PORTSMOUTH — Mayflower Wind officials are continuing efforts to run transmission cables through Portsmouth, and now locals suggest the town is in a position to benefit from the situation.
Mayflower Wind held a public engagement session with municipal stakeholders on Tuesday as part of its preliminary hearing with the State Energy Facility Implementation Committee approaches, sending Transmission Development Manager Lawrence Mott and General Counsel Daniel Hubbard to the Portsmouth City Council meeting to make a presentation and hear questions and comments from council and residents.
Many council members and residents asked questions and expressed concerns about the project, and although no immediate action was taken after the discussion due to the structure of the meeting’s agenda, council member Keith Hamilton indicated that he would present a resolution at the next council meeting on August 1st. 22 which “would allow the administration and the council the possibility of hiring experts and/or legal advice which they would need in the future, and also to ask certain things of the committee for the implementation of the energy facility at the ‘coming”.
Council Chairman Kevin Aguiar also said the City of Portsmouth had filed a notice of intervention with the state EFSB on July 11, which grants the city “intervenor status” at the hearing. Mayflower finale. The preliminary hearing, scheduled for August 18, allows for public observation, but not public comment.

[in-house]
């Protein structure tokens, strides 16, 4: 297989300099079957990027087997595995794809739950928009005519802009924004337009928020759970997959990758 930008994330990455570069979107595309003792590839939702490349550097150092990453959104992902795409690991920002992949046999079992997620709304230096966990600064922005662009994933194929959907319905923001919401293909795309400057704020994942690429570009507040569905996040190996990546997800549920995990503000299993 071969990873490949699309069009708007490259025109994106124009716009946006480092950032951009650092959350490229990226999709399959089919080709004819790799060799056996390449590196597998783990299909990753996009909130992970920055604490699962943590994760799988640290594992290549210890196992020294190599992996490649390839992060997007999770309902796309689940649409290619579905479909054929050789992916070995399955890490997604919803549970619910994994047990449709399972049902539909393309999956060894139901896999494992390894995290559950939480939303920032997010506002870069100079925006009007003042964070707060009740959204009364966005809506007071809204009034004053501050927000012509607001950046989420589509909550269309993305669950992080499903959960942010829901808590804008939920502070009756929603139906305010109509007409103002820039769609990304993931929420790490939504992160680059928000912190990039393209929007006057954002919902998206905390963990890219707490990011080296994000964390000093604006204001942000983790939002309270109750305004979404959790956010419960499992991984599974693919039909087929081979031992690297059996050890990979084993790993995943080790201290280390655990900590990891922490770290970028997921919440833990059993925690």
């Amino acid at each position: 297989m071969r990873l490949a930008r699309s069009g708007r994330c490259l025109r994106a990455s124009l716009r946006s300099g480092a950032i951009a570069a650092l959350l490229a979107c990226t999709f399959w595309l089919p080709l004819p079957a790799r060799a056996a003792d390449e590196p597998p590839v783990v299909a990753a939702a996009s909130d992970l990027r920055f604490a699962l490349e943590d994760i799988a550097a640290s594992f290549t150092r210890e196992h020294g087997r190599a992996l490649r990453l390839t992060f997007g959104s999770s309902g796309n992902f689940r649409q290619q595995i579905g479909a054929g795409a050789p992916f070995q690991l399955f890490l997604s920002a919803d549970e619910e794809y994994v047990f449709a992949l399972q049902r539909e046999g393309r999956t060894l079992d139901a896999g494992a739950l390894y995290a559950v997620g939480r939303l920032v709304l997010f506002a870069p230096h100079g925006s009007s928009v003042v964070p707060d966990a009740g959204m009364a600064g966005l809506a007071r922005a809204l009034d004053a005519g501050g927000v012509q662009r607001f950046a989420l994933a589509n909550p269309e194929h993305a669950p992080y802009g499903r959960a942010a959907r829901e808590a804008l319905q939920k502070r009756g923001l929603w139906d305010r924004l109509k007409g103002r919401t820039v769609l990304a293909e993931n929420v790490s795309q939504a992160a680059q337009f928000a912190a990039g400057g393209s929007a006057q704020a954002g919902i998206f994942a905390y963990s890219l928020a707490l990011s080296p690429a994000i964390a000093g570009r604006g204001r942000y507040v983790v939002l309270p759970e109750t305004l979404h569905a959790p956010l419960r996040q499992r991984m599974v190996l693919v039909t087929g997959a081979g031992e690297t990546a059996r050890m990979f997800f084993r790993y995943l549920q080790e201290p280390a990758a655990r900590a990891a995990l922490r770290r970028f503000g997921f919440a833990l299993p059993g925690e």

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Peter Roberts, a Portsmouth resident who said he had worked on infrastructure projects requiring cables and similar drilling techniques in the past, said there should be no problem running the cable underwater to Somerset, Massachusetts, through the Sakonnet Basin and under the Sakonnet River Bridgerather than running the cable through several wetlands in the Island Park area.
Mott indicated that the company was not actively exploring this route as an option at this time, and clarified that the company’s preference to pass through Island Park was not associated with financial savings, but to concerns about boat traffic, debris from the old stone bridge and high tides. flow into the basin.
Ben Furriel of Gideon Lawton Lane was one of many residents who pointed out that Portsmouth were in a potentially strong negotiating position, as Mayflower wants to use Portsmouth for a project that does not bring immediate benefits to the town.
He suggested the city establish a timeline as a precursor to well-coordinated engagement with the proposal, and posed the idea that Mayflower would foot the bill for local STEM programming or some other type of direct benefit.
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Hamilton went further, suggesting the city opposes laying any cables until Mayflower and its backers work with Portsmouth to lay a second LNG pipeline at the north end of Aquidneck Island.
Hamilton was concerned that the island’s existing LNG line could be compromised by future installation or maintenance of proposed transmission cables, referring to a 2019 gas outage that left nearly 7,500 customers on the National Grid without heating for a week in January.
There is a precedent in the surrounding region where offshore wind companies pay municipalities far more than the cost of a science education program in order to gain access to a landing for transmission cables.